A widespread misunderstanding of the climate debate is that it consists of two sides divided on the claim that “climate change is real”, which one side believes and the other “denies”. This representation is false. Most people who are called ‘sceptics’ and ‘deniers’ do not argue that climate change is not ‘real’. But worse than this, the oppositional framing of science-vs-denial obscures the actual substance of scientific, political, economic and moral arguments underpinning these disagreements, depriving the public of a vital debate about society’s future.
The climate debate, if it were allowed to happen, would be in fact a debate about a constellation of claims. And rather than being claims which can be judged simply as either true or false, they are questions of degree. For example, it may well be true that “climate change is real”, but evidence that CO2 emissions have caused the atmosphere to warm and to have altered the climate is not equivalent to evidence of a ‘climate crisis’. Only debate can expose these nuances, to show what science can and cannot tell us about how to make the best of the future.
Below is a map of the climate debate, which shows how arguments move from global warming science through to policies to mitigate the problem. As is clear from the map, rather than being a single proposition ( like “climate change is real”), many issues exist between global warming and policy. This is because global warming in itself is not the issue that concerns anyone. What matters are the consequences of global warming. According to environmentalists, global warming will cause climate change, which will alter the world (‘climate impacts’), making it hostile to human society (‘climate crisis’). The map indicates the key claims that this argument consists of and unpacks them into a logical sequence of columns. There are many more issues not shown here, but this map of the debate is intended to give an overview.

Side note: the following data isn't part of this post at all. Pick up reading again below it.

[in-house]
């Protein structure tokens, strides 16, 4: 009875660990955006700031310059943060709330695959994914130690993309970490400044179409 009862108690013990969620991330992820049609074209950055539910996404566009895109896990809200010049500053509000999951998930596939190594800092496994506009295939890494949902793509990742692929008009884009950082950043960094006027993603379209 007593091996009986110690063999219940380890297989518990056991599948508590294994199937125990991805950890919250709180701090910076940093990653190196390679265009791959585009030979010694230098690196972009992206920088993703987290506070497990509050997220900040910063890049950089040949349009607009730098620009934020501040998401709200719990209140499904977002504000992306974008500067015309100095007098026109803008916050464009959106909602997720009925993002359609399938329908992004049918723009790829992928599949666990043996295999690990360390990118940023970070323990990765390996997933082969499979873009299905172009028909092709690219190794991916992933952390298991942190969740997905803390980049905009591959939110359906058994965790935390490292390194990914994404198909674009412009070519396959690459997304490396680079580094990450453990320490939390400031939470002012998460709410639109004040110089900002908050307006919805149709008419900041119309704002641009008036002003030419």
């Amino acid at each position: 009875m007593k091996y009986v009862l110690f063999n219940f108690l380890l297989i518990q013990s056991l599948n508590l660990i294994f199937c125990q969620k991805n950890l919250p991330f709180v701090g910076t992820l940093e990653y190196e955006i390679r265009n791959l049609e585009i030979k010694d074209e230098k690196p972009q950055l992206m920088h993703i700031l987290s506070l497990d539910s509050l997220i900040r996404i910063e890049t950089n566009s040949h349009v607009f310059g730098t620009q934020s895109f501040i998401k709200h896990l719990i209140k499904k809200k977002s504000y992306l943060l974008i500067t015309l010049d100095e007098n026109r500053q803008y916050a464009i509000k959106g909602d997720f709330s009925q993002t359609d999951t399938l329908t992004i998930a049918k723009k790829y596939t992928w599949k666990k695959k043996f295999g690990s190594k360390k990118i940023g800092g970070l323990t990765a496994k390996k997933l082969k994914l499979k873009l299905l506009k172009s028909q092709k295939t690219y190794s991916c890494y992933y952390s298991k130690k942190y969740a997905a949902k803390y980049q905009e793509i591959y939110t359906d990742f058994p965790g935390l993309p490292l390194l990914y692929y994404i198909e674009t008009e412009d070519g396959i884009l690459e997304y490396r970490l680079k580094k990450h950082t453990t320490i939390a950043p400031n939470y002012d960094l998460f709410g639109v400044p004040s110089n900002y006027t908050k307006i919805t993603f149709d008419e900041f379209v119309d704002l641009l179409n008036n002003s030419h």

The map shows how this argument moves from an understanding of the function of greenhouse gases in the atmosphere, through first, second, and Nth-order effects of global warming, and through social effects, to policy formulations that are intended to reduce emissions. On the left of the map are the scientific claims relating to the basic physics of global warming: the properties of greenhouse gases and their functioning in the atmosphere. To the right of this are columns which group related claims in the order of their effect: global warming causes climate change effects, which in turn cause climate impacts, which cause the climate crisis. Finally, climate policy aims to mitigate global warming. Between each column are boxes that indicate the role of modelling in understanding how the preceding column influences the later column.
Each entity on this map is clickable, and will take you either to an article on the subject, or to a page with a list of articles on that category. Each article discusses the issue and provides links to further information and discussion.
We have produced a short video explaining the map.
This map shows that, whereas the conventional understanding, as described above, of the climate debate divided on a single claim, there are at least five main categories of claims, containing around 30 claims within them, which are the subject of more or less controversy, and which are questions of degree rather than true-or-false propositions. How much we believe that the fact of global warming (the leftmost column) makes climate policy (the rightmost column) an imperative depends on how strong we believe that the claims in the three columns between them are, and how safe the progress between them is. Moreover, now that the UK, and many other countries’ climate policies are now in their third decade, we now have plenty of evidence to begin to evaluate the policy on its own terms: is climate policy any less damaging than climate change?
Scientific certainty and global warming
One thing to observe from this map is that scientific understanding and certainty decrease from left to right. The thermal or ‘greenhouse’ properties of CO2 are relatively uncontroversial. Even climate scientists who are called ‘deniers’ agree with this basic premise, though a small number of people offer alternative accounts of global warming physics.
There is significant scientific agreement on the contribution of CO2 to warming because the effect of CO2 can be measured in laboratory conditions and relatively safely applied to the whole atmosphere. According to most analyses, a doubling of atmospheric CO2 over pre-industrial levels would cause around 1°C of warming. But this amount of warming is not sufficient to substantiate the more alarmist interpretations of global warming and its consequences.